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Zinfandel: Five Fast Facts on The All-American Wine

Zinfandel: Five Fast Facts on The All-American Wine

Several bottles of wine, including Mina Mesa Zinfandel. A glass of Zinfandel sits in front of it.

Zinfandel. It’s the grape that’s been growing in California for over a century. Karen MacNeil in The Wine Bible says it “can be as lovable and irresistible as puppies.” And it’s my latest obsession. Let’s learn more about this, in my opinion, underrated wine!

1. It comes from Croatia.

Firstly, Zinfandel came from an unlikely place: Croatia. The wine expert of experts, Jancis Robinson, mentions that its Croatian name is Crljenak Kaštelanski (I unfortunately don’t have a pronunciation guide at this time).

2. It’s California’s Heritage Grape.

The San Francisco Chronicle gives it this distinction in its article. But they’re not the only one saying it. Total Wine calls it “America’s Grape” and “California’s Sweetheart Grape” in its Zinfandel brochure.

A young couple walk on Huntington Beach. Huntington Beach Pier, the Pacific Ocean, and the Sun are in the background.
California’s heritage: sun, surf, freedom, Hollywood, and spicy delicious Croatian grapes.

3. Zinfandel’s not just the sweet rosé you know.

Unless you’re drinking White Zinfandel, Zinfandel is completely dry.

It’s a red wine bursting with berry flavor. Sorry fellow Millennials, I now sound like a Fruit Gushers commercial. But with all this fruitiness, it’s completely dry. Furthermore, it has notes of cinnamon spice and vanilla blended together.

And if you just didn’t think this wine could surprise you any more, think again. It also has a finish (aftertaste) of earthy tobacco.

If you’ve read my article on tasting wine, you’ll know that looking at the wine and observing its color is part of the sensory experience. Well, Zinfandel is the perfect example of this. It’s got a deep purple color that is simply mesmerizing.

4. Zinfandel packs a punch, but you won’t know.

Be careful when drinking this wine, because it usually is around 15% alcohol. This is about the highest alcohol content of what a good wine should contain. What’s more is that it doesn’t taste very hot, which means that you don’t detect it very well, or at least not like you’d expect of such a wine.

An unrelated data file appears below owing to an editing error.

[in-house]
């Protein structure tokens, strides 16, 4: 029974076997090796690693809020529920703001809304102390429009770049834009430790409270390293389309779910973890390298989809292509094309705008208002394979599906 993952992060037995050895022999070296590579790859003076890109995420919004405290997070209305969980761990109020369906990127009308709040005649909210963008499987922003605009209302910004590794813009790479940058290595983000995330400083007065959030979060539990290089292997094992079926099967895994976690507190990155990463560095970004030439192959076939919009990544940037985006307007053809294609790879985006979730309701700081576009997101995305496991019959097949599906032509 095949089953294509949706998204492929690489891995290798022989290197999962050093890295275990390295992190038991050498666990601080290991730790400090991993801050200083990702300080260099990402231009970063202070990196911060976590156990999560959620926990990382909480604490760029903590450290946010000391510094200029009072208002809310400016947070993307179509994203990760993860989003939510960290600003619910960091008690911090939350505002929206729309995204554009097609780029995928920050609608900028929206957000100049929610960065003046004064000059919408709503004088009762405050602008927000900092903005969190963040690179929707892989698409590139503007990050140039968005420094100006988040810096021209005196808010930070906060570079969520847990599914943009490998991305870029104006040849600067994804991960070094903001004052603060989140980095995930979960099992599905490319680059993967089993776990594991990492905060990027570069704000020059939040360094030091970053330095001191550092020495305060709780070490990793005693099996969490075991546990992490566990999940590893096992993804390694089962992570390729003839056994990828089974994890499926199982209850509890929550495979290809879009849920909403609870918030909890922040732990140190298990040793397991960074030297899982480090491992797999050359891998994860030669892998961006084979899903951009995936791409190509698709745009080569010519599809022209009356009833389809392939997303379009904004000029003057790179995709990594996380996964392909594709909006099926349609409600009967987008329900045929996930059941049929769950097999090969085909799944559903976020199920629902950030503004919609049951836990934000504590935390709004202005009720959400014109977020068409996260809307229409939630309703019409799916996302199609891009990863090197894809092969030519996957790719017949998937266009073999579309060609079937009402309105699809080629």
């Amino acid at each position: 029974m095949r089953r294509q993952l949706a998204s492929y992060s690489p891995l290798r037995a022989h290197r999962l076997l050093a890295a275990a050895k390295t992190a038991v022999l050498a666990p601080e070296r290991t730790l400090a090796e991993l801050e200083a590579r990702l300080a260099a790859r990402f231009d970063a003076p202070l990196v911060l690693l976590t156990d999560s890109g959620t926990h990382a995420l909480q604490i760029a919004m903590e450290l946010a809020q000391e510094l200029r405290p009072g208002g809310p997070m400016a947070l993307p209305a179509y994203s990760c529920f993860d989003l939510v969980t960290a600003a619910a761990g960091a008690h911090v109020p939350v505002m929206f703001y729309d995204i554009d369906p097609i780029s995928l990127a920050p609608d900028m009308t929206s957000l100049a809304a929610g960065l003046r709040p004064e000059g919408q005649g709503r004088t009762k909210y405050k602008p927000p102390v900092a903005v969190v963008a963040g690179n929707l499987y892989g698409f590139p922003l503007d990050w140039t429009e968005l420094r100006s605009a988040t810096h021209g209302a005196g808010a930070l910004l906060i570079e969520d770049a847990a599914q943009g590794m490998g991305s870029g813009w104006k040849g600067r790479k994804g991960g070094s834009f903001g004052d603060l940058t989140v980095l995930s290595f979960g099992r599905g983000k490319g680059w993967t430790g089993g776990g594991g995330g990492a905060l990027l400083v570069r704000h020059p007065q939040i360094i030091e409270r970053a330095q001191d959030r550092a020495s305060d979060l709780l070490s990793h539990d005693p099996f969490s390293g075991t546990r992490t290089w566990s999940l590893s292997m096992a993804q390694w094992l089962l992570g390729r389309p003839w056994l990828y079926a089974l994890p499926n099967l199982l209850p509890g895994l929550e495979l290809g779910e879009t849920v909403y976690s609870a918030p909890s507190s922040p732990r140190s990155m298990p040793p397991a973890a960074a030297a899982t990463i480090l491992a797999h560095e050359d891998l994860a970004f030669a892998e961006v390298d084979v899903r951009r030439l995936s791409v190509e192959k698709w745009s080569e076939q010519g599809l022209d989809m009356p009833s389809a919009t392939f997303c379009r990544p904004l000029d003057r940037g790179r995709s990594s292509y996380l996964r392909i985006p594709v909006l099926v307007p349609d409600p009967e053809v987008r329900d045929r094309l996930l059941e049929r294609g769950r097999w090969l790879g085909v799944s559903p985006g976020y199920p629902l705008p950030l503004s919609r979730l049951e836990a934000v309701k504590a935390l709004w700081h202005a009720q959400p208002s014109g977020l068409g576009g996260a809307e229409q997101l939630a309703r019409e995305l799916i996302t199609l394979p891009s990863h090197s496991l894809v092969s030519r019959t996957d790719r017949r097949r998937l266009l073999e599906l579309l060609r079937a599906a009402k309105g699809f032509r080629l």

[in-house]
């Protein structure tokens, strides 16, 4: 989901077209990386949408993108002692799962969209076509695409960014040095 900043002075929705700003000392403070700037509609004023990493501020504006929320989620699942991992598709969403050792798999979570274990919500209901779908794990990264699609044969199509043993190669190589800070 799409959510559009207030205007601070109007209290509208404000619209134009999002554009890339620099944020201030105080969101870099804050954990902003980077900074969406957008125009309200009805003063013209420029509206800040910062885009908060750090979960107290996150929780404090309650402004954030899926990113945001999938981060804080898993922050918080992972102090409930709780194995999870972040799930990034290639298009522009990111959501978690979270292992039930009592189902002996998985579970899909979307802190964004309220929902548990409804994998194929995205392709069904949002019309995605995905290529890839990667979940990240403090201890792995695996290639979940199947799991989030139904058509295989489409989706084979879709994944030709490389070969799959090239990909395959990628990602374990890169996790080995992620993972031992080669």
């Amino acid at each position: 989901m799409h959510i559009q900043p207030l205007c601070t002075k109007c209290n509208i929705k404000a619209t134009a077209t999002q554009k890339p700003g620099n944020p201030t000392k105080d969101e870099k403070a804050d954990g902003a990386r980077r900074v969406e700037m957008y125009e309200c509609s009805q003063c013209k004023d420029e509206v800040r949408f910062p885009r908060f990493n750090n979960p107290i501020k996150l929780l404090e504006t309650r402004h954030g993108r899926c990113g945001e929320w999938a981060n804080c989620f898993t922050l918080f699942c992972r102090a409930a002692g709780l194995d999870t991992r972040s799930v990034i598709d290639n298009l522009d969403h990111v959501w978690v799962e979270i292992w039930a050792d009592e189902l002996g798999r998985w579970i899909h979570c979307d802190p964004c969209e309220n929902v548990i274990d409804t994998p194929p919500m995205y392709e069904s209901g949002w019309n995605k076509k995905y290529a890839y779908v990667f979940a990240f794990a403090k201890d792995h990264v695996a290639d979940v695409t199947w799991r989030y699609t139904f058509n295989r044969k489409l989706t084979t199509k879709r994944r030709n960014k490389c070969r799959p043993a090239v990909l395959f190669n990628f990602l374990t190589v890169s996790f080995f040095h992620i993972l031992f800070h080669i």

5. Look to Paso Robles for good deals on Zinfandel.

I will admit that Paso Robles is one wine region I need to learn more about. It seems like people can’t get enough of Paso Robles wine these days, and they certainly grow a lot of Zinfandel there. If you want to try Zinfandel outside of America, look for Primitivo, which is Italy’s name for the grape.

See Also
A group of people's hands toasting with rosé sparkling wine. One person has a mixed drink.

Zinfandel Food Pairings

Overall, wine freaks and geeks love to pair Zinfandel with barbecue. Yep, All-American wine with All-American food!

While not a food pairing, I also think that Zinfandel would be a great wine to make mulled wine with. If you don’t know what mulled wine is, it’s wine heated with oranges, lemons, spices, and other ingredients to make a wonderful beverage. The ripe fruit and spice notes make a wine perfect for mulling.

Barbecue ribs grilling. Zinfandel would pair perfectly with them.
I took this picture on the 4th of July, which is probably the best day for Zinfandel and barbecue ribs.

Conclusion

All I can say is that Zinfandel is my latest wine obsession. In fact, it is my favorite red wine right now. It’s completely dry (no sweet flavor) but has bold red berry notes to it. Additionally, I love any sort of red wine that has that spice notes (like Norton), and Zinfandel’s got plenty. Try a bottle, and you might love it just as much as I do.

Cheers!

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